updated 07:52 pm EST, Mon November 4, 2013
Half-billion dollar agreement with GT Advanced Technologies
Apple is investing in GT Advanced Technologies, a company that produces advanced sapphire material. Following an announcement of the Apple investment by Governor Jan Brewer, details revealed that the iPhone maker has signed a multi-year, $578 million contract in the state that will help fund a "next-generation, large-capacity" Advanced Sapphire Furnace intended to lower the cost to create advanced sapphire-based material.
The factory where the furnace will be built is located in Mesa, Arizona. Apple uses sapphire for both camera lenses and the Touch ID feature of the iPhone 5s. The plant will create at least 700 manufacturing jobs in the first year of operation and generate significant capital investment in the state from the Cupertino manufacturer and other associated businesses. The project also will produce approximately 1,300 construction and other associated jobs for the people of Arizona, and eventually grow to over 2,000 high-paying, technical jobs.
The terms of the deal require Apple to invest in building the building that will hold the AST furnace, and GT Advanced Technologies will reimburse the iPhone maker over the course of five years, beginning in 2015. Apple also gets supply exclusivity on the deal, provided the company buys an undisclosed level of the factory's capacity.
"Apple is indisputably one of the world's most innovative companies and I'm thrilled to welcome them to Arizona," said Governor Brewer. "Apple will have an incredibly positive economic impact for Arizona and its decision to locate here speaks volumes about the friendly, pro-business climate we have been creating these past four years."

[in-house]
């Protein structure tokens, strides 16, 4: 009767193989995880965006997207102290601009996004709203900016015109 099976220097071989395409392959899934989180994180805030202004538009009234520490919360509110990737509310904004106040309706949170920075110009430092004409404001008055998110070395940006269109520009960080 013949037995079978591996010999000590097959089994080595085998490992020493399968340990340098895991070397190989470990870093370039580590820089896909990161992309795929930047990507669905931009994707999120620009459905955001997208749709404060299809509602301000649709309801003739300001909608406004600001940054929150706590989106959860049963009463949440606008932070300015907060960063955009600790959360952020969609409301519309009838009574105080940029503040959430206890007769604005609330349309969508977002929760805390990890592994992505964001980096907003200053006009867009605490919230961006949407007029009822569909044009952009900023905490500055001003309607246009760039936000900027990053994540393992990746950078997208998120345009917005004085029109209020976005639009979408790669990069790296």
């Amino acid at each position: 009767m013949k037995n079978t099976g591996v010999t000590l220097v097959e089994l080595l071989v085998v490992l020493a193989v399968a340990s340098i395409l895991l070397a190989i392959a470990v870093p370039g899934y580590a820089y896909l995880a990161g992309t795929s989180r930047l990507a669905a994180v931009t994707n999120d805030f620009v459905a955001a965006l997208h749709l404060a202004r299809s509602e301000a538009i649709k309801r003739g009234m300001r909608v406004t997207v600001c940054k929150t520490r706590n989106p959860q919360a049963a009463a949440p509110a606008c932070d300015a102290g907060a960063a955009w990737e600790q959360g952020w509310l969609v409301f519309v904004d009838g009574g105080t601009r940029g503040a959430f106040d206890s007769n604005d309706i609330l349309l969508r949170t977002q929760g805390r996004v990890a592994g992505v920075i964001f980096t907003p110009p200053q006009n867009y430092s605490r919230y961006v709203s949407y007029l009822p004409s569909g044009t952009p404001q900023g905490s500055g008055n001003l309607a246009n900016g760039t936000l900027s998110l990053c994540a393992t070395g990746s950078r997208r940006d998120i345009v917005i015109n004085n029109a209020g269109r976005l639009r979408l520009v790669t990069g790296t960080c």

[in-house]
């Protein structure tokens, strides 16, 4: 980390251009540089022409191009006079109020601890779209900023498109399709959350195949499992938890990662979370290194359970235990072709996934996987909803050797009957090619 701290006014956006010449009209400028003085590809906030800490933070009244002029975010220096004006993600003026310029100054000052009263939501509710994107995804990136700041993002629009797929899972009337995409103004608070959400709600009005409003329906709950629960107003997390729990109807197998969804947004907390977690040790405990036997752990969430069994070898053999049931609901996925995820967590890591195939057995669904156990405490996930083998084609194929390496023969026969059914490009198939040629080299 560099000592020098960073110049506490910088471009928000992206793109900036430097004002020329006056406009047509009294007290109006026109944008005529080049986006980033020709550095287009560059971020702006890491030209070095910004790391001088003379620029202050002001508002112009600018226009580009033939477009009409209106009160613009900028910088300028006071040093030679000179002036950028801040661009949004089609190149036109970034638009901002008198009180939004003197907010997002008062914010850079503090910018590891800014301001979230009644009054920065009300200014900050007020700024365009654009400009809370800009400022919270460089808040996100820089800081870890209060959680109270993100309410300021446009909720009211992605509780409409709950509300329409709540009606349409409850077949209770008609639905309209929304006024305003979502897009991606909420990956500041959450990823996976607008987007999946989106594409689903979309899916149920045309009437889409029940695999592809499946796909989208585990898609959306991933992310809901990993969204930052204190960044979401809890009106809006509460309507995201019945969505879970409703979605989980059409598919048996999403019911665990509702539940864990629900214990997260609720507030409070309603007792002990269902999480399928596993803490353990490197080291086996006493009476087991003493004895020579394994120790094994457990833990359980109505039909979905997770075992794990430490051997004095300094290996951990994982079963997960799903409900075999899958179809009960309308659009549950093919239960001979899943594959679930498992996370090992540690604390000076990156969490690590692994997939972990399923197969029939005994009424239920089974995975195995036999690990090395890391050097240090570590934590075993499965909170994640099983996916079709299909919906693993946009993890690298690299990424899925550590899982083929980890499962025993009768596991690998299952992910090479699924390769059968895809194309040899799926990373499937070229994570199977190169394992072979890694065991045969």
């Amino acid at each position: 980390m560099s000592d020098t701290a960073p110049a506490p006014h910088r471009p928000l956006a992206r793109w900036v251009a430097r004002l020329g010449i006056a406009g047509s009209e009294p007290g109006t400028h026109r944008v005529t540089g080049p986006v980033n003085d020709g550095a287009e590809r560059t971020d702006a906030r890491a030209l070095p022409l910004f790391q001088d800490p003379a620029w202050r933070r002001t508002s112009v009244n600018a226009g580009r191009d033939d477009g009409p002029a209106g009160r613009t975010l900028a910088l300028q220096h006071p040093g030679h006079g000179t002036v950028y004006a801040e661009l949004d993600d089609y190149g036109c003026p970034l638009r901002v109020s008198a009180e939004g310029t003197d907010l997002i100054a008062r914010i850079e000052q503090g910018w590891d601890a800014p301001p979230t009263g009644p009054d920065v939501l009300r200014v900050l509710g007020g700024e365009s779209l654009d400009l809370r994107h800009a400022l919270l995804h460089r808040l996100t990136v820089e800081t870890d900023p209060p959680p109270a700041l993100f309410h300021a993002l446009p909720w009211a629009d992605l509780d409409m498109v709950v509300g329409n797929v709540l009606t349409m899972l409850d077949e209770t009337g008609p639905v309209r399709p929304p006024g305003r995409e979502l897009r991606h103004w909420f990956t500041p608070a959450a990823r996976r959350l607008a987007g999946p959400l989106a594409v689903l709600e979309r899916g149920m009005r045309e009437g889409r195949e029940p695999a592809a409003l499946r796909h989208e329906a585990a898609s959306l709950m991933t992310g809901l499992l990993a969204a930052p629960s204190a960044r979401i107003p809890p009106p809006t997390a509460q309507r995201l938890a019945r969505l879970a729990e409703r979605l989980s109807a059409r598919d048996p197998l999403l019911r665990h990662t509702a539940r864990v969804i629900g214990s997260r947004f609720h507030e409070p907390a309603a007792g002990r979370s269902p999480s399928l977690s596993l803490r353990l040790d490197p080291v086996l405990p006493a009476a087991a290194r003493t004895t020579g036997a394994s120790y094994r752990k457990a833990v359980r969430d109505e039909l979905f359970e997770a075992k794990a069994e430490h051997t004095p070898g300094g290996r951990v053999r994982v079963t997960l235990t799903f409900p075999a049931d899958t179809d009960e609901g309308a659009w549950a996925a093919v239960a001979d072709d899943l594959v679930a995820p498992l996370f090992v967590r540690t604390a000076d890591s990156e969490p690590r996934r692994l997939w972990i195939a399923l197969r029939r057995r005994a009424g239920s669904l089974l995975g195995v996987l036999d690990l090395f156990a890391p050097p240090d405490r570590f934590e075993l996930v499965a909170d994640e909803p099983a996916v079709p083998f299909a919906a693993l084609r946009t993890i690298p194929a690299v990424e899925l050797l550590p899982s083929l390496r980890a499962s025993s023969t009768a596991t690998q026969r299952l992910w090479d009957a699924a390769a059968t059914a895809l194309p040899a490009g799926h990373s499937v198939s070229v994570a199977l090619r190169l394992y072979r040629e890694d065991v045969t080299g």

"It is a pleasure to welcome one of the most admired companies in the world to our great state," said Sandra Watson, President and CEO of the Arizona Commerce Authority. "Apple's commitment to manufacturing that will rely on renewable energy further demonstrates its forward-thinking, progressive nature and Arizona's advanced capabilities in producing and delivering renewable power. Salt River Project has been instrumental in working with Apple to create additional advanced renewable energy sources that will power next-generation manufacturing."
GT needed a partner to help finance the facility because the new technology will produce "consistently uniform sapphire boules that yield high-quality material for a lower cost of ownership," meaning that margins for GT will be lower than historical norms. This could make the company's sapphire a viable alternative to Gorilla Glass, which it currently uses for the face of the iPhone and iPad line.
While Gorilla Glass is much tougher than normal glass, sapphire is virtually scratch-proof and can be made thinner and lighter than Gorilla Glass, reports AppleInsider. The main problems with using sapphire as a replacement is that it was much more expensive and limited in the quantity that could be produced -- obstacles the new ASF and Apple's deal might be able to overcome, allowing sapphire to be used on a larger scale than the lens and Touch ID uses Apple presently employs the technology for.
Upon publication of the announcements, GT Advanced Technologies restated its fiscal 2014 revenue guidance from $600 million to $800 million, saying that its man-made sapphire business will contribute 80 percent of company's revenue, and that revenues should double by 2016 -- hinting that Apple has more plans for the technology.
Like its own latest facilities, Apple is planning to help GT Advanced Technologies make its furnace facility run on 100 percent renewable energy, the company said. Governor Brewer said that the Apple investment in renewable technologies will help to create "significant new solar and geothermal power sources for the state."